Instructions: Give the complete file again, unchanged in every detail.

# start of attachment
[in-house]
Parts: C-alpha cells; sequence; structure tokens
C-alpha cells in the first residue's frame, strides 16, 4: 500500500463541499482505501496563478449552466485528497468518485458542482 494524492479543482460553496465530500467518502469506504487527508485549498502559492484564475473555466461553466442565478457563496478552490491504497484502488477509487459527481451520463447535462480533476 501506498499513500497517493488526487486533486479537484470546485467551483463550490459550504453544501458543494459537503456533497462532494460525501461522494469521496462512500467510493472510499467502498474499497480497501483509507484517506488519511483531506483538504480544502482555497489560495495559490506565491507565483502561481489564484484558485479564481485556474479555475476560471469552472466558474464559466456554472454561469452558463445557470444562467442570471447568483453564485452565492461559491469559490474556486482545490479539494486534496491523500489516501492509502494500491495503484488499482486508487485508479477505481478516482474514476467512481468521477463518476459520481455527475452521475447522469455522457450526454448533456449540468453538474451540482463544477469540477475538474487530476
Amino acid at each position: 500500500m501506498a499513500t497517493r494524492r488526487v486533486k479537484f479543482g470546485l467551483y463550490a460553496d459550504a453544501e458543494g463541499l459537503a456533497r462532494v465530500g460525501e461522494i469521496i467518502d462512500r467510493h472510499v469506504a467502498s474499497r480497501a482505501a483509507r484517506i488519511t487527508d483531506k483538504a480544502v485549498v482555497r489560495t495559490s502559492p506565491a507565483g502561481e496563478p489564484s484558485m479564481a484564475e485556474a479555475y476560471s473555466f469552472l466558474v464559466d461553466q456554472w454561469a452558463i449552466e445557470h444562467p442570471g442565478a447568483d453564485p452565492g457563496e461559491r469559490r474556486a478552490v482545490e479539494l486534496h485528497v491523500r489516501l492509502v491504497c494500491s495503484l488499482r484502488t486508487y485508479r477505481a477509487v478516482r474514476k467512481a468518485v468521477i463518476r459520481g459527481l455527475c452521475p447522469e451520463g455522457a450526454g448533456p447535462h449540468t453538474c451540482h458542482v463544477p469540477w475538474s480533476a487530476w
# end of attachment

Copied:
[in-house]
Parts: C-alpha cells; sequence; structure tokens
C-alpha cells in the first residue's frame, strides 16, 4: 500500500463541499482505501496563478449552466485528497468518485458542482 494524492479543482460553496465530500467518502469506504487527508485549498502559492484564475473555466461553466442565478457563496478552490491504497484502488477509487459527481451520463447535462480533476 501506498499513500497517493488526487486533486479537484470546485467551483463550490459550504453544501458543494459537503456533497462532494460525501461522494469521496462512500467510493472510499467502498474499497480497501483509507484517506488519511483531506483538504480544502482555497489560495495559490506565491507565483502561481489564484484558485479564481485556474479555475476560471469552472466558474464559466456554472454561469452558463445557470444562467442570471447568483453564485452565492461559491469559490474556486482545490479539494486534496491523500489516501492509502494500491495503484488499482486508487485508479477505481478516482474514476467512481468521477463518476459520481455527475452521475447522469455522457450526454448533456449540468453538474451540482463544477469540477475538474487530476
Amino acid at each position: 500500500m501506498a499513500t497517493r494524492r488526487v486533486k479537484f479543482g470546485l467551483y463550490a460553496d459550504a453544501e458543494g463541499l459537503a456533497r462532494v465530500g460525501e461522494i469521496i467518502d462512500r467510493h472510499v469506504a467502498s474499497r480497501a482505501a483509507r484517506i488519511t487527508d483531506k483538504a480544502v485549498v482555497r489560495t495559490s502559492p506565491a507565483g502561481e496563478p489564484s484558485m479564481a484564475e485556474a479555475y476560471s473555466f469552472l466558474v464559466d461553466q456554472w454561469a452558463i449552466e445557470h444562467p442570471g442565478a447568483d453564485p452565492g457563496e461559491r469559490r474556486a478552490v482545490e479539494l486534496h485528497v491523500r489516501l492509502v491504497c494500491s495503484l488499482r484502488t486508487y485508479r477505481a477509487v478516482r474514476k467512481a468518485v468521477i463518476r459520481g459527481l455527475c452521475p447522469e451520463g455522457a450526454g448533456p447535462h449540468t453538474c451540482h458542482v463544477p469540477w475538474s480533476a487530476w